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What's inside: How to know if your dog has separation anxiety can be tricky. Learn how to tell the difference between separation anxiety and doggie boredom and how to help if your dog suffers from separation anxiety.
Does your dog gets anxious anytime you leave the house (or a room for that matter)?
Do guilt and sadness overwhelm you when you leave? Or maybe the thought of what chaos and destruction might greet your when you return make leaving harder and harder.
Separation anxiety is a serious problem that can create many problems for dogs and their owners.
Sadly, your dog isn’t trying to just get your attention or to make you miserable. Stress is causing your dogs’ separation anxiety and he needs your help.
But, is it really separation anxiety or is it boredom? Many times boredom is mistaken for separation anxiety.
What Is Separation Anxiety
Separation anxiety is severe distress that occurs when a dog is separated from their owner or left alone for any period of time. It is a stress response to a dog or puppy’s instinct to stay with the pack.
The symptoms can vary, but he will act as if he’s terrified to be in the house on his own. Separation anxiety in dogs is similar to a human having a panic attack.
What Is The Difference Between Separation Anxiety and Just Plain Boredom
Separation anxiety goes far beyond the little whimper or bark when you leave the house or even leave a room.
With genuine separation anxiety, a dog can’t stand to let you out of his sight even when you’re together in the home. You can barely move around the house without tripping over your beloved pooch and don’t even think about going to the bathroom without a pair of eyes watching your every move.
Boredom typically results in a little destruction and happens randomly, not just when you leave your dog alone.
To learn more about dog boredom, check out our blog post, 7 Fun Tips to keep your dog from being bored when home alone.
How To Know If Your Dog Has Separation Anxiety
- Anxious behaviors like pacing, whining or trembling while you’re gone or as you prepare to leave.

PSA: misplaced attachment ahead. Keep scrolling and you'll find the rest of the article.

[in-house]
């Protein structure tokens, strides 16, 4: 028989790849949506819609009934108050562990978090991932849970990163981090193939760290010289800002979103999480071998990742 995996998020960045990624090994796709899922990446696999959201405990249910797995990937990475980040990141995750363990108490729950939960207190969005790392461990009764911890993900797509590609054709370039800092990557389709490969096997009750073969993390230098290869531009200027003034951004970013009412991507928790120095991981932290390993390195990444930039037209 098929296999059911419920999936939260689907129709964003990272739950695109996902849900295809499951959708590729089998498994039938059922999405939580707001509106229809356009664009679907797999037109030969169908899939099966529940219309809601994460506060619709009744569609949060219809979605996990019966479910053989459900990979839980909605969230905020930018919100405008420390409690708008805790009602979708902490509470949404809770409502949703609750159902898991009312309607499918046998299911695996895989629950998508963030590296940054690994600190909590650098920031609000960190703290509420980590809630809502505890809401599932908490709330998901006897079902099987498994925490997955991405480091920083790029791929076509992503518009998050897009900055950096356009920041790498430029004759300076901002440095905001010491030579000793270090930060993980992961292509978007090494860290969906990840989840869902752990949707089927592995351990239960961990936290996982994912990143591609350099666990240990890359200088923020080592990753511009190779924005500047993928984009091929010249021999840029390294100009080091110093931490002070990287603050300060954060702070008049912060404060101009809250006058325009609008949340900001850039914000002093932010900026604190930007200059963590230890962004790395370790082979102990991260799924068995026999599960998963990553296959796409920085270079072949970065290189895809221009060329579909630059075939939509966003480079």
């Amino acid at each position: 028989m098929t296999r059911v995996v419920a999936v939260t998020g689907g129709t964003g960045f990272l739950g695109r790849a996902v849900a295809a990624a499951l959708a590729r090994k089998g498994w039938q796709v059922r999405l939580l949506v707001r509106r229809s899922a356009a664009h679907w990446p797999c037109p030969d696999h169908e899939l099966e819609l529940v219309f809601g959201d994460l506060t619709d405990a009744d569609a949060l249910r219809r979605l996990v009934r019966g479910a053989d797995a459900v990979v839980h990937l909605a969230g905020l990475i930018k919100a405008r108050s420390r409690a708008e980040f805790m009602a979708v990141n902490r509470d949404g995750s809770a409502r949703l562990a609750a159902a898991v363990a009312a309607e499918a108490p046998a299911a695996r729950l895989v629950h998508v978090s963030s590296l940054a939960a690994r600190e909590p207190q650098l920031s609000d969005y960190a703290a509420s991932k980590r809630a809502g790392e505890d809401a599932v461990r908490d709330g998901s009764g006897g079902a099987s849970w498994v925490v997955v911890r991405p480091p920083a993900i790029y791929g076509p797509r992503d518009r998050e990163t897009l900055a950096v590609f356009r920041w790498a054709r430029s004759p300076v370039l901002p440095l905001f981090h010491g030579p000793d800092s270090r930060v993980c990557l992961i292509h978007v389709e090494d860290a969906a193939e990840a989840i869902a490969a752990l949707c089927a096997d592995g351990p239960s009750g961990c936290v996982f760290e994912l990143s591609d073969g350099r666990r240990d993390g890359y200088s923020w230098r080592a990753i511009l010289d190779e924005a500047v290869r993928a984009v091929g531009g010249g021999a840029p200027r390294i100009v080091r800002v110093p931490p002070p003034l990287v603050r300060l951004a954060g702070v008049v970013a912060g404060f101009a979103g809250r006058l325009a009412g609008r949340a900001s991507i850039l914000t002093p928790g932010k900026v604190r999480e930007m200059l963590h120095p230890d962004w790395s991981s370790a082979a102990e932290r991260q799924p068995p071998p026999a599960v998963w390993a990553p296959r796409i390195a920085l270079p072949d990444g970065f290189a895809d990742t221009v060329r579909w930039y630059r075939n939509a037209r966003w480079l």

- Following you around (velcro dog)
- Excessive barking or howling
- Destructive acts, such as chewing or digging that is not done when you are home
- Accidents in the house – urinating or defecating.
- Excessive salivation, drooling or panting.
- Restlessness, unable to relax
- Attempts to escape
- Exuberant greeting when you return
Other behavior is often mistakenly for separation anxiety. When your dog follows you to the door or barks and cries in the house when you first leave can be mistaken for separation anxiety. However, this behavior usually subsides soon after you leave. It may be undesirable behavior but it’s not true separation anxiety.
Your dog may sleep while you’re gone or pursue destruction in the house. Likely, your dog acts out in destructive ways not because you’re gone but because he’s bored.
Sadly, the causes of separation anxiety in dogs listed above are also many of the reasons people rehome their dogs. This is unfortunate because once diagnosed, separation anxiety can be treated and you and your pup can live peacefully together.
What Causes Separation Anxiety in Dogs
While it’s not clear why some dogs and puppies suffer from separation anxiety, here are some general causes:
- Being left alone for the first time or when they are used to being with people
- Having a new owner
- Being in a shelter
- Moving from a shelter to a home
- A move to a new house
- Change in family routine or schedule
- Loss of a family member (divorce, death, child leaves for college
A simple lack of exercise can also be a trigger for separation anxiety in some dogs and puppies.
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How To Stop Separation Anxiety in Dogs
As hard as it is for you to come home to who knows what or to suffer from guilt and anxiety yourself every time you leave your house, your stressed-out dog is the one who is really suffering.
Lucky for you and your dog, there are solutions.
Here’s how you can help your dog overcome separation anxiety:
- When you leave your home, give your dog something that smells like you. An old t-shirt, a pillowcase, or a towel you’ve used will all work.
- Desensitize your dog to your leaving by teaching him that being alone has rewards. Start by leaving for very short periods of time and slowly increase the amount of time you are gone. If your dog is still showing signs of stress use high-level rewards/treats and give him a treat when you leave. You can also give a treat when you get your keys or grab your purse or jacket so these events will be associated with a high-level reward.
- Exercise is important for so many reasons and helping your dog overcome separation anxiety is one of them. A tired, happy dog will be less stressed when it’s time for you to leave.
- Puzzle toys are a great way to distract your dog when you leave but you might also try some brain training exercises for your dog. Brain exercises can wear your dog out as much as physical exercise. Check out brain training for dogs, an online training program, for some great brain exercises that are not only fun for your dog but will also create some great bonding experiences.